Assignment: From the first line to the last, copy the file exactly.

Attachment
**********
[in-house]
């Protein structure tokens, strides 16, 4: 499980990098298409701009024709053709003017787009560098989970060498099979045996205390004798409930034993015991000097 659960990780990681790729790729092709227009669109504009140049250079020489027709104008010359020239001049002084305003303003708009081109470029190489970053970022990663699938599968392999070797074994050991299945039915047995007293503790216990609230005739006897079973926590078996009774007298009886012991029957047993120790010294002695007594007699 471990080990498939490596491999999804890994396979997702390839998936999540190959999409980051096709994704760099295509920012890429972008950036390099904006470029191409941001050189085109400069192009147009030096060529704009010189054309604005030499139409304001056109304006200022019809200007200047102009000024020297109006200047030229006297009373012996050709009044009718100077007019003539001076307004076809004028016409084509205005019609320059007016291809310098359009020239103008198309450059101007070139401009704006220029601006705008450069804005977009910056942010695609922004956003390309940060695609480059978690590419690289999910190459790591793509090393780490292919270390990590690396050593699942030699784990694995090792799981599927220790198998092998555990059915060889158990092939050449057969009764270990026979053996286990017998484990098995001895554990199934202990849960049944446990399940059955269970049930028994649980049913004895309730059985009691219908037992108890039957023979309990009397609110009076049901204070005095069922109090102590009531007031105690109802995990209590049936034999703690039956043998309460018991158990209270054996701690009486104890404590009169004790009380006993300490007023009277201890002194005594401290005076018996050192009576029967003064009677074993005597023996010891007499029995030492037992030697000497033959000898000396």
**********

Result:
[in-house]
């Protein structure tokens, strides 16, 4: 499980990098298409701009024709053709003017787009560098989970060498099979045996205390004798409930034993015991000097 659960990780990681790729790729092709227009669109504009140049250079020489027709104008010359020239001049002084305003303003708009081109470029190489970053970022990663699938599968392999070797074994050991299945039915047995007293503790216990609230005739006897079973926590078996009774007298009886012991029957047993120790010294002695007594007699 471990080990498939490596491999999804890994396979997702390839998936999540190959999409980051096709994704760099295509920012890429972008950036390099904006470029191409941001050189085109400069192009147009030096060529704009010189054309604005030499139409304001056109304006200022019809200007200047102009000024020297109006200047030229006297009373012996050709009044009718100077007019003539001076307004076809004028016409084509205005019609320059007016291809310098359009020239103008198309450059101007070139401009704006220029601006705008450069804005977009910056942010695609922004956003390309940060695609480059978690590419690289999910190459790591793509090393780490292919270390990590690396050593699942030699784990694995090792799981599927220790198998092998555990059915060889158990092939050449057969009764270990026979053996286990017998484990098995001895554990199934202990849960049944446990399940059955269970049930028994649980049913004895309730059985009691219908037992108890039957023979309990009397609110009076049901204070005095069922109090102590009531007031105690109802995990209590049936034999703690039956043998309460018991158990209270054996701690009486104890404590009169004790009380006993300490007023009277201890002194005594401290005076018996050192009576029967003064009677074993005597023996010891007499029995030492037992030697000497033959000898000396």